ANZAC Biscuits

Thursday, April 25, 2013

Happy ANZAC Day! ANZAC Day is celebrated on April 25th, but since it's now April 26 in Australia and New Zealand, where ANZAC Day is celebrated, I guess it's no longer ANZAC Day. ANZAC stands for the Australian and New Zealand Army Corps and it's basically the equivalent of Veterans Day in the United States.

The nice thing about the United States, though, is that you'll find that it celebrates just about every holiday in the world because chances are, there's at least a small population of just about every culture here. According to Wikipedia, ANZAC Day is commemorated at the Los Angeles National Cemetery, at Rockefeller Plaza in New York City, in Santa Barbara in California, at the Korean War Veterans Memorial in Washington, D.C., and at the National Memorial Cemetery of the Pacific in Hawaii. Phew.

Legend has it that ANZAC biscuits (or cookies, as Americans would call them) came about because military wives wanted to send their soldiers something that would not spoil easily, and these ANZAC biscuits are typically the crunchy type so there's no need to worry about that. Eggs are also omitted because eggs were scarce during World War I. Today, ANZAC biscuits are sold commercially and are often used to raise funds.

I can't remember exactly where I first heard about ANZAC biscuits, but I know it was while I was in the England and was going through my "Australia phase." I think I tried to bake the biscuits while I was in England and I failed somewhat miserably. I think I failed at a lot of my baking endeavors while in England, and now that I think about it, I probably just couldn't figure out how to properly use the ancient oven I was supplied with.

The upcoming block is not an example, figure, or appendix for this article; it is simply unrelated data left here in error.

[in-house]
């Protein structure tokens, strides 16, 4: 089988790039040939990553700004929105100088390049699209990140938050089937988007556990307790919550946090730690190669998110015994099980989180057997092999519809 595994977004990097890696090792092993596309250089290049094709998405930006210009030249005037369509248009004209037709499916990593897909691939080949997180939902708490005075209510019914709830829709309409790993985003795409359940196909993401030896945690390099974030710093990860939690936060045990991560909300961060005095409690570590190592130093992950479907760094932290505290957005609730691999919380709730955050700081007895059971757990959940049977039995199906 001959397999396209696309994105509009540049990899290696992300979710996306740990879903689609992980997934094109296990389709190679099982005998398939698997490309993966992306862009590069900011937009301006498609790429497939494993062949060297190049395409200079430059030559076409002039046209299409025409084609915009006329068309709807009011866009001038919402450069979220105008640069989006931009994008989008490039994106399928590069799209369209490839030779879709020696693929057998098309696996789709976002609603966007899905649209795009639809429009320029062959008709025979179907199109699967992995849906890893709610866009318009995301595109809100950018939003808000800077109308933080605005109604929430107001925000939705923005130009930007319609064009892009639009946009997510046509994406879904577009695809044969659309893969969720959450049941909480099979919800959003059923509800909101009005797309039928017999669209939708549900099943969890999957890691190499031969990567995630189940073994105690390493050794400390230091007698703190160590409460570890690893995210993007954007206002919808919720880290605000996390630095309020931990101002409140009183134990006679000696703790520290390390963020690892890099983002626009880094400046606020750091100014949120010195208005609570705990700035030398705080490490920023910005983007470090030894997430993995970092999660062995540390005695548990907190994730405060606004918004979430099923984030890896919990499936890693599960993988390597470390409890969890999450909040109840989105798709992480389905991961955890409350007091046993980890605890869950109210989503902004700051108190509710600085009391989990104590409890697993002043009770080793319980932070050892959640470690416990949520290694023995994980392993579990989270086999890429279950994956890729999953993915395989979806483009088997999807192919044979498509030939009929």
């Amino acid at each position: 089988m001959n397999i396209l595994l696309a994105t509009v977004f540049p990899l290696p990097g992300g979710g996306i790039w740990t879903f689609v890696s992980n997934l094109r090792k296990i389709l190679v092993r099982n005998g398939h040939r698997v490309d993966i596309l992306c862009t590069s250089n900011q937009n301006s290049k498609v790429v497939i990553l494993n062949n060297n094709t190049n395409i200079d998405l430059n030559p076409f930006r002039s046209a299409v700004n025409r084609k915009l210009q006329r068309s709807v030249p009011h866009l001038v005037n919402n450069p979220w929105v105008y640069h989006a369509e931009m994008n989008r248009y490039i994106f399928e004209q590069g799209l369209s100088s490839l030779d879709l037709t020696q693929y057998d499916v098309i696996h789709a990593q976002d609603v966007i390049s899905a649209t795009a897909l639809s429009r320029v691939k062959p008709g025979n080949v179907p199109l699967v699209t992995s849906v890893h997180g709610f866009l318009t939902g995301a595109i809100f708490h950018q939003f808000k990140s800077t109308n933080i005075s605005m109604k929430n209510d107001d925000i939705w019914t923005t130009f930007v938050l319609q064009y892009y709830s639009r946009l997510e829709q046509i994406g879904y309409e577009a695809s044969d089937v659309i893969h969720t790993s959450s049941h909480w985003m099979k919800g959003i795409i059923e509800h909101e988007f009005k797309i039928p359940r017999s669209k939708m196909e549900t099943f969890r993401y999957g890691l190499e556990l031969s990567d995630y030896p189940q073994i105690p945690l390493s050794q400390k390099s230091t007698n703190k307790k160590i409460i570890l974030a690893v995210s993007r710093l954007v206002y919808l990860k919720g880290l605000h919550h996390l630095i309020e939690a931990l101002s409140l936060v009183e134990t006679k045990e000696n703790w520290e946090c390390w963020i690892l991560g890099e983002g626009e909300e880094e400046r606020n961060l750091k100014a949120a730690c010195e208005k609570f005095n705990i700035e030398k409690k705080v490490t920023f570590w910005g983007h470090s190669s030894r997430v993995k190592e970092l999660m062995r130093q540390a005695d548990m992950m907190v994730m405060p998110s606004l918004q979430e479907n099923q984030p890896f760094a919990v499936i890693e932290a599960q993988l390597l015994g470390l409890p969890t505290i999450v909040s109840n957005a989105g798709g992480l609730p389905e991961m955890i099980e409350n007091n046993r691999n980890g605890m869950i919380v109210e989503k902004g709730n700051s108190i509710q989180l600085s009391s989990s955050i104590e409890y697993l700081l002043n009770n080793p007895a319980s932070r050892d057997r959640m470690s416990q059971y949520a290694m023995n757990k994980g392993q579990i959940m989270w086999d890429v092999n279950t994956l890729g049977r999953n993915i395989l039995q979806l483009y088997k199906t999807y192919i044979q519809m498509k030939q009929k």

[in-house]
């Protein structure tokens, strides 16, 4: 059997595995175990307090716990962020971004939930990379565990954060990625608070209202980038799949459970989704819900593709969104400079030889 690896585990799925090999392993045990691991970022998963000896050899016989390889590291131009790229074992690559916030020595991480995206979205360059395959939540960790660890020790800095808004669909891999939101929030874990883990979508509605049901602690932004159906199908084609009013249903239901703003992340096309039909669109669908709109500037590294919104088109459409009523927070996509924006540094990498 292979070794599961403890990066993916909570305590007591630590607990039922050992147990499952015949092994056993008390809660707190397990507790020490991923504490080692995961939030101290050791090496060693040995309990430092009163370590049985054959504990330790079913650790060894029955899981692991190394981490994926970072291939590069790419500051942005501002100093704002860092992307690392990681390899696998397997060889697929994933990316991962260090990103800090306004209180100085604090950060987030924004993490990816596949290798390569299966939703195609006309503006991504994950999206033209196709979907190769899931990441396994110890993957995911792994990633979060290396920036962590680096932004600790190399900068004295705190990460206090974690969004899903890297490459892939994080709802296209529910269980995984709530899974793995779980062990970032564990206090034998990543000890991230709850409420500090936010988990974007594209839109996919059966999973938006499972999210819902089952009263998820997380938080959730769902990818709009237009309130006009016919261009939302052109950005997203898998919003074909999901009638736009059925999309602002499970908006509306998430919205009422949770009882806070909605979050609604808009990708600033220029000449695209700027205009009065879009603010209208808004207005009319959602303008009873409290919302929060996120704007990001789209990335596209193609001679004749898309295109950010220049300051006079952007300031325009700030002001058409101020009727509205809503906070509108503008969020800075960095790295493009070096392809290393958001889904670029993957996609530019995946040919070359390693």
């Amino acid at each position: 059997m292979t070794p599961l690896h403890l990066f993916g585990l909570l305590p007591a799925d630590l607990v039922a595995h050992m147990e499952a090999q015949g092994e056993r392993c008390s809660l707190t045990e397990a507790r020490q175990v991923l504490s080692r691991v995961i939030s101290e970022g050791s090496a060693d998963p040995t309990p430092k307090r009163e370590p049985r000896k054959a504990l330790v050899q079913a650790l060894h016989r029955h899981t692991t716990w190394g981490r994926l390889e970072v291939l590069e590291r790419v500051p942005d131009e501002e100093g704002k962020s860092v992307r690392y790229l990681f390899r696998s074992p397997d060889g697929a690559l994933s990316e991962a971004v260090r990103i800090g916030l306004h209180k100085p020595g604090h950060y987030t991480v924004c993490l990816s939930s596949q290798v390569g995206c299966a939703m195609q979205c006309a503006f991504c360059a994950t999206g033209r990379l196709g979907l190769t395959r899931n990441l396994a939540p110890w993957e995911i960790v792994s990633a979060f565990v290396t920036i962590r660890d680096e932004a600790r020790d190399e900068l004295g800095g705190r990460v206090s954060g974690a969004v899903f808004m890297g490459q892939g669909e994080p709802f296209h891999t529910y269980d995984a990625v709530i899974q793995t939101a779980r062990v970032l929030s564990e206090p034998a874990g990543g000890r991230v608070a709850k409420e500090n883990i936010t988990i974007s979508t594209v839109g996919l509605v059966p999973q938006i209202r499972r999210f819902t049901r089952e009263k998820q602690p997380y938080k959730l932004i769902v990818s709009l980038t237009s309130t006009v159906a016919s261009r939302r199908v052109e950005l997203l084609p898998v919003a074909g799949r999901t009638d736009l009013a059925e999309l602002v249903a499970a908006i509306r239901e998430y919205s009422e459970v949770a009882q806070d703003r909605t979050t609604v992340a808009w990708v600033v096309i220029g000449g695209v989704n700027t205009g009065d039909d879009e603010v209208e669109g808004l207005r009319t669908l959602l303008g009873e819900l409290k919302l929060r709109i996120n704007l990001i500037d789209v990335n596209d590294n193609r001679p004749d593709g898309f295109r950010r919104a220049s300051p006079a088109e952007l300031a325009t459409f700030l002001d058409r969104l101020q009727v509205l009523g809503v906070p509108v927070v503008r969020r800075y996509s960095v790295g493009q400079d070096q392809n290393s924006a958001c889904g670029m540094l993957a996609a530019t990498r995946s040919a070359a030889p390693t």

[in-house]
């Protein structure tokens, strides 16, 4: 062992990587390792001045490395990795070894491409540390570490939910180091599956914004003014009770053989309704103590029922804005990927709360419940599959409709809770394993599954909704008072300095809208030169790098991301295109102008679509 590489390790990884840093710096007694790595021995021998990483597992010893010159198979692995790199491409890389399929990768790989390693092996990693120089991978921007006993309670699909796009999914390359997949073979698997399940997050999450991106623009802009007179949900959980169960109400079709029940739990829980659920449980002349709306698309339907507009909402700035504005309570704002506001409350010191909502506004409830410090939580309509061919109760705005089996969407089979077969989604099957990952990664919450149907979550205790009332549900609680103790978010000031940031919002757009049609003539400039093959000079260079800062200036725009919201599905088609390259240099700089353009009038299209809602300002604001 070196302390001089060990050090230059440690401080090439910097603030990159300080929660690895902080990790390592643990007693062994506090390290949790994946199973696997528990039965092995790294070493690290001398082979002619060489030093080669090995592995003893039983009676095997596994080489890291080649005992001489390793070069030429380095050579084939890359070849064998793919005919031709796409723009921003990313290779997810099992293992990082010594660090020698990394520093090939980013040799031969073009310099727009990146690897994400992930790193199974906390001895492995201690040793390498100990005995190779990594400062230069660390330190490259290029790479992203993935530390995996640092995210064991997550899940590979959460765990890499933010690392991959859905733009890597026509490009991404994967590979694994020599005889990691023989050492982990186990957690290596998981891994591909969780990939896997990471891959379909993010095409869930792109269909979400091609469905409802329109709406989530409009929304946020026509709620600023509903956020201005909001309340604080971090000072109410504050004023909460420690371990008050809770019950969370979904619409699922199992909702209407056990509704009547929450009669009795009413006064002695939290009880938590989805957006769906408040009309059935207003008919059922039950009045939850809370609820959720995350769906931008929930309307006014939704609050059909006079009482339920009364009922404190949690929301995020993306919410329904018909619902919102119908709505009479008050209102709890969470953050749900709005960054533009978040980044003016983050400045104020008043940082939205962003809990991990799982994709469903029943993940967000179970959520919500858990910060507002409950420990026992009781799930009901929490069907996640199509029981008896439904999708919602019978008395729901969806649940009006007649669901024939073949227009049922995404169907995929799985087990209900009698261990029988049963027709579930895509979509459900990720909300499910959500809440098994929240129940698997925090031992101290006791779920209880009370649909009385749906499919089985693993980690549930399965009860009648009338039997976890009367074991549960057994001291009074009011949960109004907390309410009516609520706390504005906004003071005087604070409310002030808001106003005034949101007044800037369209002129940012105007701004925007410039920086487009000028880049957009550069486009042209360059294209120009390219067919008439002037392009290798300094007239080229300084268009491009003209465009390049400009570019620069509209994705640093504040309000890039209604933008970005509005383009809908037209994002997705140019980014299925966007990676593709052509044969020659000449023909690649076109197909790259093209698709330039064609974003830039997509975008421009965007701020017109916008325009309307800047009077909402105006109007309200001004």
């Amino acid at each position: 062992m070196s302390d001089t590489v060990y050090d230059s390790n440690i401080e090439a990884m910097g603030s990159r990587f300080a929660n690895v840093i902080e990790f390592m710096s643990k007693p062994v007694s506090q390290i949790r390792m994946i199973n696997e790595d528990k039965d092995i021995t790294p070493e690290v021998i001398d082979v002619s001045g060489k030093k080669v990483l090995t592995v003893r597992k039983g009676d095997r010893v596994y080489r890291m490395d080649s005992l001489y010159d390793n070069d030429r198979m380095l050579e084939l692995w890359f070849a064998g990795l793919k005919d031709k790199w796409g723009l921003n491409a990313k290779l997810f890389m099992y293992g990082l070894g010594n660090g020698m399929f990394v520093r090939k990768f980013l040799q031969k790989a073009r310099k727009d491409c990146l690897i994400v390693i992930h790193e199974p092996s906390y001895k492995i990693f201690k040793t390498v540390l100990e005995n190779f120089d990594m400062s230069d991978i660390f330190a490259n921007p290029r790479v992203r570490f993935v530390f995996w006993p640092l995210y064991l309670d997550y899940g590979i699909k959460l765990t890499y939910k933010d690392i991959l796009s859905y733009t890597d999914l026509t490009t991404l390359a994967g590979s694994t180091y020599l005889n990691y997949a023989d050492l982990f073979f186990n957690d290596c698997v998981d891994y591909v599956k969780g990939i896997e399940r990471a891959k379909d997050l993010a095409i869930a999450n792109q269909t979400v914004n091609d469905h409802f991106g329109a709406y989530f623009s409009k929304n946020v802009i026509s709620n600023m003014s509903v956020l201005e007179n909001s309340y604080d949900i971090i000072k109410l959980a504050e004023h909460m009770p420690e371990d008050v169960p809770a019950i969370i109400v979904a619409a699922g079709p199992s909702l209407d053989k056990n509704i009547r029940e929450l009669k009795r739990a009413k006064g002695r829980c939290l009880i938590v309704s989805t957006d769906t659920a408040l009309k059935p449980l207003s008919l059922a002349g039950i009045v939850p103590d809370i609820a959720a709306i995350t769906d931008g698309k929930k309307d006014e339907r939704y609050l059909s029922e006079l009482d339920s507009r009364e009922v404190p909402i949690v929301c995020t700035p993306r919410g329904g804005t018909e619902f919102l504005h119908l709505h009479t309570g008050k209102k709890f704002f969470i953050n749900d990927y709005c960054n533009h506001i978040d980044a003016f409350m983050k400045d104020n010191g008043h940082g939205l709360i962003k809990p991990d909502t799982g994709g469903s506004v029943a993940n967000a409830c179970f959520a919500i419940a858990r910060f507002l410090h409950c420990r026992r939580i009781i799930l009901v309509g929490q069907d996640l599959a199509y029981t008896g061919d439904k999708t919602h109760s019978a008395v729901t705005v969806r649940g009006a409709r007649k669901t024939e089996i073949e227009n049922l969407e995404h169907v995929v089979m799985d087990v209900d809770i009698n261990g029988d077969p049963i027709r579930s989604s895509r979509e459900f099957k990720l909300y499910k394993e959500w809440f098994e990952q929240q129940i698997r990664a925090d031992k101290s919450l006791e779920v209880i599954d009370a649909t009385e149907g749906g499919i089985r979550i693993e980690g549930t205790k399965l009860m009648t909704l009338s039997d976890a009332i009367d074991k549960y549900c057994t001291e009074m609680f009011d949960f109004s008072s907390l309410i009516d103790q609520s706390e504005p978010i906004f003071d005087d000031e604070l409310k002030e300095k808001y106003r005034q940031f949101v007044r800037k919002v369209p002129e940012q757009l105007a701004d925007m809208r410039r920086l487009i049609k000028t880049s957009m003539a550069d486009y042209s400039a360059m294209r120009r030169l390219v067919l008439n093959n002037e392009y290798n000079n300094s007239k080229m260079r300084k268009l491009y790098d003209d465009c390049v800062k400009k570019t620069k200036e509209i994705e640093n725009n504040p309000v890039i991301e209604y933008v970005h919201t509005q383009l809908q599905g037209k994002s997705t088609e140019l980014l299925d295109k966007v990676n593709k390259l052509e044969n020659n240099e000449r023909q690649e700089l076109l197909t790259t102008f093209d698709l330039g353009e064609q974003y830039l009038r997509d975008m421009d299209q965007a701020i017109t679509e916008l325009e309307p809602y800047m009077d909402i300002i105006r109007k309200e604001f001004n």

I did buy myself a package of ANZAC biscuits very shortly after arriving in Australia last year, and I was surprised at just how hard/crunchy they were. But they have an undeniably addictive flavor. The original recipe requires golden syrup, which is a supermarket staple in England, so I made sure to buy a bottle to bring home with me when I left England. Golden syrup is hard for me to describe ... I'd say it's a mix of corn syrup and molasses. It has a distinctive, but pleasant, flavor (not as "distinctive" or intense as molasses) and is sweet. If you don't live in a Commonwealth nation or have access to a British grocery store, corn syrup will work just as well (according to my research, the baking time will be slightly shorter if made with corn syrup, and slightly longer if made with maple syrup, so watch your cookies!). My particular bottle of Lyle's Golden Syrup has been sitting around for YEARS, waiting to be made into ANZAC biscuits. Its time to shine has finally come ...

ANZAC Biscuits (adapted from this recipe)
Yields approximately 4 dozen cookies

1 cup of quick cooking oats
1 cup of all-purpose flour
3/4 cup of coconut flakes
1 cup of white sugar (I used 3/4 cups, fearing it'd be too sweet, but it wasn't)
1 stick of butter (or 1/2 cup)
1 tablespoon of golden syrup (or corn/maple syrup ... may alter baking time)
2 tablespoons of boiling water
1 teaspoon of baking soda

Preheat oven to 350 degrees Fahrenheit.

Mix oats, flour, coconut and sugar together. Over low heat, melt the butter and golden syrup together. In a separate container, mix the boiling water and baking soda together, then add to the melted butter and syrup mixture.

Add the butter mixture to the oats mixture, and scoop out teaspoon-sized balls. On a greased cookie sheet, place the balls about an inch apart and lightly flatten the balls. Bake cookies for 10-12 minutes for slightly chewy cookies, and 13-15 minutes for crunchier cookies. Allow to rest on cookie sheet for 2-3 minutes before transferring to a wire rack to cool.

These cookies are so, so simple and tasty! They're buttery and slightly coconutty, and pretty crunchy. I prefer the slightly chewier kind myself, but both are welcome in my household. For some reason, I thought for a long time that the biscuit recipe required a lot more golden syrup, but now that I know it doesn't, I foresee lots of batches of ANZAC biscuits in the near future ...

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